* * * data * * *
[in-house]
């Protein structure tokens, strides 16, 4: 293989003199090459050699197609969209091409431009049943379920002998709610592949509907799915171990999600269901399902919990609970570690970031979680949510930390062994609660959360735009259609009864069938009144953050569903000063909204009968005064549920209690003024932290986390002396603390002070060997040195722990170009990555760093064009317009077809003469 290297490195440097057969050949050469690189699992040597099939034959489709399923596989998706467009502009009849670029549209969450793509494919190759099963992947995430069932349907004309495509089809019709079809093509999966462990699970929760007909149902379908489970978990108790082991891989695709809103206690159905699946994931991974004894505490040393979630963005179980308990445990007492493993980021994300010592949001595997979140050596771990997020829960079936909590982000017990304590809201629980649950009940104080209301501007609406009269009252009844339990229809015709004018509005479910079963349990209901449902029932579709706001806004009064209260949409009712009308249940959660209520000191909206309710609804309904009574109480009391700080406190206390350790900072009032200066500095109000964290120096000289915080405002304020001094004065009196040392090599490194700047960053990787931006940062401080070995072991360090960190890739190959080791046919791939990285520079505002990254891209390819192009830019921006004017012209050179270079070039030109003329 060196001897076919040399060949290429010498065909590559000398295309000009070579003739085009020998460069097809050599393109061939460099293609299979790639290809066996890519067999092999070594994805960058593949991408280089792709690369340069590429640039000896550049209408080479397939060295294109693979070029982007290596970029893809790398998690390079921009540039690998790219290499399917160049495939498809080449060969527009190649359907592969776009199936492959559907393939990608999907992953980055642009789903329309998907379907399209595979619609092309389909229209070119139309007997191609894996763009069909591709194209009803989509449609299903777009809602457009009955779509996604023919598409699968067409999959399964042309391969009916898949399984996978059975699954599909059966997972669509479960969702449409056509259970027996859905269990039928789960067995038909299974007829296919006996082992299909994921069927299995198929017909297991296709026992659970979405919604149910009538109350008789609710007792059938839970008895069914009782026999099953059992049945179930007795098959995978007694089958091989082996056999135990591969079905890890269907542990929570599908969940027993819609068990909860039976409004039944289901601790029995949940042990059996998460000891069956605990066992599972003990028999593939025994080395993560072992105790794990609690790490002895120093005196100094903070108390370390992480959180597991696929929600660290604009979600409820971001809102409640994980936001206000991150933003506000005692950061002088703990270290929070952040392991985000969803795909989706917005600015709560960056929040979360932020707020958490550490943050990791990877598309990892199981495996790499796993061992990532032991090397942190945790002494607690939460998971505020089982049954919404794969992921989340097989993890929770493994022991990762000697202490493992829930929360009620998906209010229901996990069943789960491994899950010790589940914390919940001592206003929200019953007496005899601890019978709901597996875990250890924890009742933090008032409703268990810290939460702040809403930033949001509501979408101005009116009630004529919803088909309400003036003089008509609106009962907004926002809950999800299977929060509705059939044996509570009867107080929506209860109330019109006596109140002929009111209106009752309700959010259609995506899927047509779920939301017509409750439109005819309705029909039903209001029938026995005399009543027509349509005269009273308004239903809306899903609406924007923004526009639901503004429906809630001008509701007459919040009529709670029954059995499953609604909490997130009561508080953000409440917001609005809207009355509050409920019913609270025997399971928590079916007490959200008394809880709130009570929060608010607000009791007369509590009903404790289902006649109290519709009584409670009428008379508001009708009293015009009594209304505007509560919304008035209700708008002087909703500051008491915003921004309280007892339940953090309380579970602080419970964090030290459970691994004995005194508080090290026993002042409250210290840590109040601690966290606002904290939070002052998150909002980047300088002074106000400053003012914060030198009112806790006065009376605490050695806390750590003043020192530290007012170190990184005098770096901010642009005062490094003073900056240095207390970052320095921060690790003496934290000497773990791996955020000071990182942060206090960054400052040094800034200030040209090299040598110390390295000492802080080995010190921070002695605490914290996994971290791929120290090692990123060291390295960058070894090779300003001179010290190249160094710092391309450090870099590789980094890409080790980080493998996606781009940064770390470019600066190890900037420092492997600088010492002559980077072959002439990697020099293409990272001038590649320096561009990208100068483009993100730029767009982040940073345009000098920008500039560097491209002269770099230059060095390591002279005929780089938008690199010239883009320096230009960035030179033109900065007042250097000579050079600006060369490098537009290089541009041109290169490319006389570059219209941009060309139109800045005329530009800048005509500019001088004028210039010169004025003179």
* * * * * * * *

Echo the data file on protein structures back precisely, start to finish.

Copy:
[in-house]
């Protein structure tokens, strides 16, 4: 293989003199090459050699197609969209091409431009049943379920002998709610592949509907799915171990999600269901399902919990609970570690970031979680949510930390062994609660959360735009259609009864069938009144953050569903000063909204009968005064549920209690003024932290986390002396603390002070060997040195722990170009990555760093064009317009077809003469 290297490195440097057969050949050469690189699992040597099939034959489709399923596989998706467009502009009849670029549209969450793509494919190759099963992947995430069932349907004309495509089809019709079809093509999966462990699970929760007909149902379908489970978990108790082991891989695709809103206690159905699946994931991974004894505490040393979630963005179980308990445990007492493993980021994300010592949001595997979140050596771990997020829960079936909590982000017990304590809201629980649950009940104080209301501007609406009269009252009844339990229809015709004018509005479910079963349990209901449902029932579709706001806004009064209260949409009712009308249940959660209520000191909206309710609804309904009574109480009391700080406190206390350790900072009032200066500095109000964290120096000289915080405002304020001094004065009196040392090599490194700047960053990787931006940062401080070995072991360090960190890739190959080791046919791939990285520079505002990254891209390819192009830019921006004017012209050179270079070039030109003329 060196001897076919040399060949290429010498065909590559000398295309000009070579003739085009020998460069097809050599393109061939460099293609299979790639290809066996890519067999092999070594994805960058593949991408280089792709690369340069590429640039000896550049209408080479397939060295294109693979070029982007290596970029893809790398998690390079921009540039690998790219290499399917160049495939498809080449060969527009190649359907592969776009199936492959559907393939990608999907992953980055642009789903329309998907379907399209595979619609092309389909229209070119139309007997191609894996763009069909591709194209009803989509449609299903777009809602457009009955779509996604023919598409699968067409999959399964042309391969009916898949399984996978059975699954599909059966997972669509479960969702449409056509259970027996859905269990039928789960067995038909299974007829296919006996082992299909994921069927299995198929017909297991296709026992659970979405919604149910009538109350008789609710007792059938839970008895069914009782026999099953059992049945179930007795098959995978007694089958091989082996056999135990591969079905890890269907542990929570599908969940027993819609068990909860039976409004039944289901601790029995949940042990059996998460000891069956605990066992599972003990028999593939025994080395993560072992105790794990609690790490002895120093005196100094903070108390370390992480959180597991696929929600660290604009979600409820971001809102409640994980936001206000991150933003506000005692950061002088703990270290929070952040392991985000969803795909989706917005600015709560960056929040979360932020707020958490550490943050990791990877598309990892199981495996790499796993061992990532032991090397942190945790002494607690939460998971505020089982049954919404794969992921989340097989993890929770493994022991990762000697202490493992829930929360009620998906209010229901996990069943789960491994899950010790589940914390919940001592206003929200019953007496005899601890019978709901597996875990250890924890009742933090008032409703268990810290939460702040809403930033949001509501979408101005009116009630004529919803088909309400003036003089008509609106009962907004926002809950999800299977929060509705059939044996509570009867107080929506209860109330019109006596109140002929009111209106009752309700959010259609995506899927047509779920939301017509409750439109005819309705029909039903209001029938026995005399009543027509349509005269009273308004239903809306899903609406924007923004526009639901503004429906809630001008509701007459919040009529709670029954059995499953609604909490997130009561508080953000409440917001609005809207009355509050409920019913609270025997399971928590079916007490959200008394809880709130009570929060608010607000009791007369509590009903404790289902006649109290519709009584409670009428008379508001009708009293015009009594209304505007509560919304008035209700708008002087909703500051008491915003921004309280007892339940953090309380579970602080419970964090030290459970691994004995005194508080090290026993002042409250210290840590109040601690966290606002904290939070002052998150909002980047300088002074106000400053003012914060030198009112806790006065009376605490050695806390750590003043020192530290007012170190990184005098770096901010642009005062490094003073900056240095207390970052320095921060690790003496934290000497773990791996955020000071990182942060206090960054400052040094800034200030040209090299040598110390390295000492802080080995010190921070002695605490914290996994971290791929120290090692990123060291390295960058070894090779300003001179010290190249160094710092391309450090870099590789980094890409080790980080493998996606781009940064770390470019600066190890900037420092492997600088010492002559980077072959002439990697020099293409990272001038590649320096561009990208100068483009993100730029767009982040940073345009000098920008500039560097491209002269770099230059060095390591002279005929780089938008690199010239883009320096230009960035030179033109900065007042250097000579050079600006060369490098537009290089541009041109290169490319006389570059219209941009060309139109800045005329530009800048005509500019001088004028210039010169004025003179």